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  1. Reposting It is time to try a different approach to comprehensive immigration reform. By Nolan Rappaport

    • Note: I posted this article originally on May 2, 2014, but I think it is relevant to the current debate over a DACA-fix. To my knowledge, the Dems have offered border security measures and or partial funding for a wall, but they have not agreed yet to authorize funding for the entire wall that Trump wants, which would be ideally suited to revent make it more difficult to bring children into the country illegally in the future. The Diversity Visa Program isn't an issue. The Dems have included provisions to terminate it in past legislation, such as Schumer's Gang of Eight bill, S.744, and the chain migration provision could be modified. I have suggested one way, which was to transition to a merit based system that would give a preference to aliens who have family ties to citizens or LPRs.
    • Link to original post.

      Senate has passed two major immigration reform bills, and a republican majority in the House of Representatives has rejected both of them. On May 25, 2006, the Senate passed the Comprehensive Immigration Reform Act of 2006, S. 2611,[i] with a vote of 62 yeas and 36 nays. Although the bill was bipartisan, it was opposed by 58% of the senate republicans. This cast doubt on the reception S. 2611 would get from the republican majority in the House. Only 23 republican senators voted for it; the other 32 republicans and four democrats voted against it.[ii] This is a record of the roll call votes on S. 2611:
    • The House republicans reacted with a series of hearings on the problems they thought S. 2611 would create. For instance, on July 27, 2006, the House Subcommittee on Immigration, Border Security, and Claims held a hearing on, “Whether the attempted implementation of the Reid-Kennedy Immigration bill will result in an administrative and national security nightmare.” Among other negative remarks in his opening statement, Subcommittee Chair John Hostettler pointed out that, “In the Reid-Kennedy bill, the Senate proposes to replace our current rational immigration process with a scheme to allow an unknown number of additional aliens who came here illegally to stay forever.”[iii]

    • On June 27, 2013, the Senate passed the Border Security, Economic Opportunity, and Immigration Modernization Act of 2013, S. 744, with 68 yeas and 32 nays. Although it was written by a bipartisan group of eight senators known as the “Gang of Eight,” it was opposed by 70% of the senate republicans. Only fourteen of the republicans voted for the bill; the other 32 voted against it.[iv] This was substantially worse than the Senate republican reaction to S. 2611 in 2006. It was a clear indication that S. 744 would not have a good reception from the republican majority in the House.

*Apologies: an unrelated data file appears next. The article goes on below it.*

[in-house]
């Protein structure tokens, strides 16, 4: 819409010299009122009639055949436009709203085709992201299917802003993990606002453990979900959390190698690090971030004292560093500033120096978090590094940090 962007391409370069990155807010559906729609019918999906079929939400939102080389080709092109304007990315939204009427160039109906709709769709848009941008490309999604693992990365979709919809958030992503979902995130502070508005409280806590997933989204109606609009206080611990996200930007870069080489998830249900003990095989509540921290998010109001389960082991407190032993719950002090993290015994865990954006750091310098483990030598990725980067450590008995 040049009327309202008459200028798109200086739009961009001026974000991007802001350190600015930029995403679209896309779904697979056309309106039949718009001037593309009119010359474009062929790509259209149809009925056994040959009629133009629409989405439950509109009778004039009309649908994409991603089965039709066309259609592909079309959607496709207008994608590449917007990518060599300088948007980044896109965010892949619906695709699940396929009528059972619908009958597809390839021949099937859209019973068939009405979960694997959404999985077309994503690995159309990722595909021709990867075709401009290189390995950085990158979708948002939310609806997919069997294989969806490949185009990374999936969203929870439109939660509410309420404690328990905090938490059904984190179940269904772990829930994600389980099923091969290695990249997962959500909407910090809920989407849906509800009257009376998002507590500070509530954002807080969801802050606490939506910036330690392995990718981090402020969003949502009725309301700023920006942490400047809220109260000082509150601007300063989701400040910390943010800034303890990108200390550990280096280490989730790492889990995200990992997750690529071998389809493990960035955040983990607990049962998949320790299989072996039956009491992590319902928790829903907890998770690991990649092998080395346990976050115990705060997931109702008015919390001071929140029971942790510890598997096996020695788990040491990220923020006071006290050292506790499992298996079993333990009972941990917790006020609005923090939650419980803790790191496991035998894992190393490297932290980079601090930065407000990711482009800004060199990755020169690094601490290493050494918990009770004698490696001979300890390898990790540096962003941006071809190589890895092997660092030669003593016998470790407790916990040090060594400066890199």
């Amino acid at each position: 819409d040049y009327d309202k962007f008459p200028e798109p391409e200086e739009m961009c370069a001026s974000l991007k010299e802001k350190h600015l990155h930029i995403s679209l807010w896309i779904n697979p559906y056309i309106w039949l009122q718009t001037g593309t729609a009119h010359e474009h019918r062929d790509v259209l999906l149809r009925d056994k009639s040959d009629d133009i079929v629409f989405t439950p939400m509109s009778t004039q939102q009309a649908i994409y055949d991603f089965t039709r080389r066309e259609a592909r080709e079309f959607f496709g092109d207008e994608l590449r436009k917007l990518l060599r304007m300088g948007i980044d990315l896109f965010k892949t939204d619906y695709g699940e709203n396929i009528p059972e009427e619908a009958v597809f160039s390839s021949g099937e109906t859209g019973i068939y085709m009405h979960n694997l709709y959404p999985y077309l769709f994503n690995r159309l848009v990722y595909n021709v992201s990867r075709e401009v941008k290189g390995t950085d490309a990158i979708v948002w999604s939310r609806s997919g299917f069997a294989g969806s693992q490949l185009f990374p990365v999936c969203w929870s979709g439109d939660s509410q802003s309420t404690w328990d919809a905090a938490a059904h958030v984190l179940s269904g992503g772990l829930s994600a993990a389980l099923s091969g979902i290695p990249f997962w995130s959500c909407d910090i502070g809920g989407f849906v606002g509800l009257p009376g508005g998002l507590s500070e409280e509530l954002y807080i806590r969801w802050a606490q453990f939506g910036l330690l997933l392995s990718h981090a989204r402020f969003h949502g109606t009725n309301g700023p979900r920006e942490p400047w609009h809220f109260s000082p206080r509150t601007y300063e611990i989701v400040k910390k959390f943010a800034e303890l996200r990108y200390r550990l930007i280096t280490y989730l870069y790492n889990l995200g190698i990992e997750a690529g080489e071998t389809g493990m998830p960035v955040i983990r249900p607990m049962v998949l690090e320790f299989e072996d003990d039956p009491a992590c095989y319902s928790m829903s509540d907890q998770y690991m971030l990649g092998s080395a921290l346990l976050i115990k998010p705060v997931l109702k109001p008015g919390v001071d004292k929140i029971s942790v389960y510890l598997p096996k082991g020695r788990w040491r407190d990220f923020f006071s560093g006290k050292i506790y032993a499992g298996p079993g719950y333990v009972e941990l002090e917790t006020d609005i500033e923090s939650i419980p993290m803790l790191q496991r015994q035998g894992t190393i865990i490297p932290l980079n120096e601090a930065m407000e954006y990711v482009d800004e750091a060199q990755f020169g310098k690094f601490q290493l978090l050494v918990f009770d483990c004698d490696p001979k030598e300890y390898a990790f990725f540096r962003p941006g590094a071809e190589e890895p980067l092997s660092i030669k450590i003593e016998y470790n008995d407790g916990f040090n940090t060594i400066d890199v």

• House Judiciary Chairman Bob Goodlatte (R-VA), made the following remarks in a press release when S. 744 was passed:
      While I congratulate the Senate for working hard to produce immigration reform legislation, I have many concerns about its bill. The bill repeats many of the same mistakes made in the 1986 immigration law, which got us into this mess in the first place. Among my many concerns, the Senate bill does not adequately address the interior enforcement of our immigration laws and allows the Executive Branch to waive many, if not most, of the bill’s requirements.[v]
      The 1986 immigration law Chairman Goodlatte was referring to is the Immigration Reform and Control Act of 1986 (IRCA), S. 1200, which established a legalization program that was used to grant lawful status to millions of undocumented aliens.[vi] IRCA was a bipartisan bill to a much greater extent than the two Senate bills discussed above. It was introduced by a republican senator, Alan K. Simpson,[vii] and signed into law by Ronald Reagan, a republican president.[viii] According to the statement President Reagan made at the signing ceremony, IRCA was --
    • The product of one of the longest and most difficult legislative undertakings of recent memory. It has truly been a bipartisan effort, with this administration and the allies of immigration reform in the Congress, of both parties, working together to accomplish these critically important reforms.[ix]